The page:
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Reference Guide on Exposure Science Appendix B: Hazardous Waste Site Exposure Assessment Several principles of exposure assessment can be illustrated by examining the steps taken to evaluate a hazardous waste disposal site. From 1964 to 1972, more than 300,000 55-gallon drums of solid and liquid pesticide production wastes were buried in shallow trenches at a hazardous waste disposal site in Hardeman County, Tennessee. As early as 1965, county engineers had raised concerns that these operations might have affected the aquifer supplying drinking water to the City of Memphis, Tennessee. The State of Tennessee ordered the landfill to stop accepting hazardous waste in 1972; all operations were reported to have ceased by 1975. Testing in 1978 confirmed the presence of toxic chemicals in domestic wells, and by January 1979 all uses of the contaminated well water had been discontinued. Among the chemicals of concern detected in the ground water were benzene, carbon tetrachloride, chlordane, chlorobenzene, chloroform, and several other pesticides or chemicals associated with pesticide production. As is often the case for ground water polluted by landfills, the observed concentrations fluctuated over a relatively wide range. For example, in a domestic well approximately 1500 feet north of the landfill, carbon tetrachloride concentrations ranged from 10 ppm to 20 ppm between November 1978 and November 1979; from May 1981 to June 1982, carbon tetrachloride levels varied from 18 ppm to 164 ppm. The chemicals of greatest concern detected during ground-water monitoring near the Hardeman site included carbon tetrachloride, chloroform, and tetra- chloroethylene. For each of these three chemicals, the concentrations detected in well water were significantly elevated over levels typically found in potable water. Health surveys conducted in 1978 and 1982 suggested that these chemicals might be causing a variety of health problems in nearby residents. To confirm the cause-and-effect relationship suggested by the health sur- veys, an exposure assessment was conducted so that the findings of the health surveys could be compared to adverse health impacts predicted from exposure estimates and toxicological data from laboratory experiments. The exposure assess- ment for the Hardeman site focused on carbon tetrachloride, because of the high concentrations of this chemical found in the ground water and the severity of the potential health effects associated with exposure to it. To estimate the range of possible exposures, the Hardeman site assessment considered exposures of both an adult and an infant. The exposure assessor then needed to identify the pathways of exposure that might be important. For the infant, the following exposure pathways were examined: • Consumption of formula made using well water, • Dermal absorption during bathing in contaminated water, and 543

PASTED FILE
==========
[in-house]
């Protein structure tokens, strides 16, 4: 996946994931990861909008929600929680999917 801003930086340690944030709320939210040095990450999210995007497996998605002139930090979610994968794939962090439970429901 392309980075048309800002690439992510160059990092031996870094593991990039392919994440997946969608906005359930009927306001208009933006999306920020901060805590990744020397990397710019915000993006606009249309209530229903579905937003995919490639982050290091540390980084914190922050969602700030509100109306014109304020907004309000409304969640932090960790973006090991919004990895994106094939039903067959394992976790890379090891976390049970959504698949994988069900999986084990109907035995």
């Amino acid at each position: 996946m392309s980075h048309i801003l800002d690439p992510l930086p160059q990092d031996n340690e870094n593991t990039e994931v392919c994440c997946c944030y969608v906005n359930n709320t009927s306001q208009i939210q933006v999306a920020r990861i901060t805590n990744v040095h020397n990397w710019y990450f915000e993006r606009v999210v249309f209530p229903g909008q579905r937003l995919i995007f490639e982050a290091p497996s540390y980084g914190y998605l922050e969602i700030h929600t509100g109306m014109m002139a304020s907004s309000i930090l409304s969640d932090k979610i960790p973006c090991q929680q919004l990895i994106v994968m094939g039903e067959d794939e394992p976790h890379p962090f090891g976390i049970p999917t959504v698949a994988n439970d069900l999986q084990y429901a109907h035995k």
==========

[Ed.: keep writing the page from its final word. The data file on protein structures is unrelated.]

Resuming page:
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Reference Manual on Scientific Evidence • In-utero exposure of the fetus through exposure of the mother during pregnancy. Adult exposures were evaluated for two pathways: • Consumption of contaminated drinking water and • Inhalation of carbon tetrachloride emanating from water during showers. Because measurements of concentrations of carbon tetrachloride in the ground water were scant before 1978, estimates were modeled for these years; measured concentrations were used for 1978, the last year residents utilized ground water for drinking. Standard assumptions regarding the ingestion of water by adults (2 L/ day) were used; water consumption by a child was assumed to be 0.5 L/day for 3 months following birth. Dermal absorption by infants was estimated by assuming that the child bathed in 30 L/day of well water, that 50% of this volume contacted the skin, and that 10% of the contaminant was absorbed through the skin. Three baths per week were assumed for the first 3 months after birth. In-utero exposure was estimated assuming equal concentrations of carbon tetrachloride in fetal and maternal blood. The concentration of carbon tetrachloride in air during shower- ing was calculated assuming that it would quickly reach equilibrium with carbon tetrachloride in the shower water. In Table 3, carbon tetrachloride exposure estimates for the infant and adult are compared with the minimum daily exposure producing liver damage in guinea pigs and the lifetime cumulative exposure producing liver cancer in mice. Daily exposure rates were based on a predicted yearly average exposure during the highest year of exposure. Monitoring data indicate that the concentration of carbon tetrachloride in the ground water may have varied by a factor of 10 around the mean. The maximum daily exposure rate may have been considerably higher than the estimates presented in the table, whereas the long-term averages may have been lower. Table 3. Carbon Tetrachloride Exposure Estimates for Infants and Adults Compared with Minimum Daily Exposure Producing Liver Damage in Guinea Pigs and Lifetime Cumulative Exposure Producing Liver Cancer in Mice Daily Dose Rate (mg/kg/day) Liver damage in guinea pigs 1.5 Estimated infant exposure 1.8 Estimated adult exposure 0.3 Cumulative Dose (mg/kg) 40% Liver tumors in mice 1200 Estimated adult exposure 284 544